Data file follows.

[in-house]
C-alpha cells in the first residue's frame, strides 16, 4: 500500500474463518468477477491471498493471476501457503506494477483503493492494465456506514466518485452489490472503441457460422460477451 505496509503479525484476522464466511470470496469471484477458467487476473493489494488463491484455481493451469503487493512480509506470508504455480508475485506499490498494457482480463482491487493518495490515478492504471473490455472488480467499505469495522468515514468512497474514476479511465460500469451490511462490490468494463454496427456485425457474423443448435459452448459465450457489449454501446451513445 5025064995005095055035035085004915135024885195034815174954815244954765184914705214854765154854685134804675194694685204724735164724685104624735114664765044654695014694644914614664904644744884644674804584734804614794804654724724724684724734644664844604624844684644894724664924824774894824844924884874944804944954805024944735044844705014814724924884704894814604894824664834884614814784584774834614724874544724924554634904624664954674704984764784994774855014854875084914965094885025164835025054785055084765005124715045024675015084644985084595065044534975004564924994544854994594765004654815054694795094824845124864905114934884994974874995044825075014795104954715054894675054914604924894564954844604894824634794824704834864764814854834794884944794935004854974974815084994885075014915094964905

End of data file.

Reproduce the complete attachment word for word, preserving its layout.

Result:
[in-house]
C-alpha cells in the first residue's frame, strides 16, 4: 500500500474463518468477477491471498493471476501457503506494477483503493492494465456506514466518485452489490472503441457460422460477451 505496509503479525484476522464466511470470496469471484477458467487476473493489494488463491484455481493451469503487493512480509506470508504455480508475485506499490498494457482480463482491487493518495490515478492504471473490455472488480467499505469495522468515514468512497474514476479511465460500469451490511462490490468494463454496427456485425457474423443448435459452448459465450457489449454501446451513445 5025064995005095055035035085004915135024885195034815174954815244954765184914705214854765154854685134804675194694685204724735164724685104624735114664765044654695014694644914614664904644744884644674804584734804614794804654724724724684724734644664844604624844684644894724664924824774894824844924884874944804944954805024944735044844705014814724924884704894814604894824664834884614814784584774834614724874544724924554634904624664954674704984764784994774855014854875084914965094885025164835025054785055084765005124715045024675015084644985084595065044534975004564924994544854994594765004654815054694795094824845124864905114934884994974874995044825075014795104954715054894675054914604924894564954844604894824634794824704834864764814854834794884944794935004854974974815084994885075014915094964905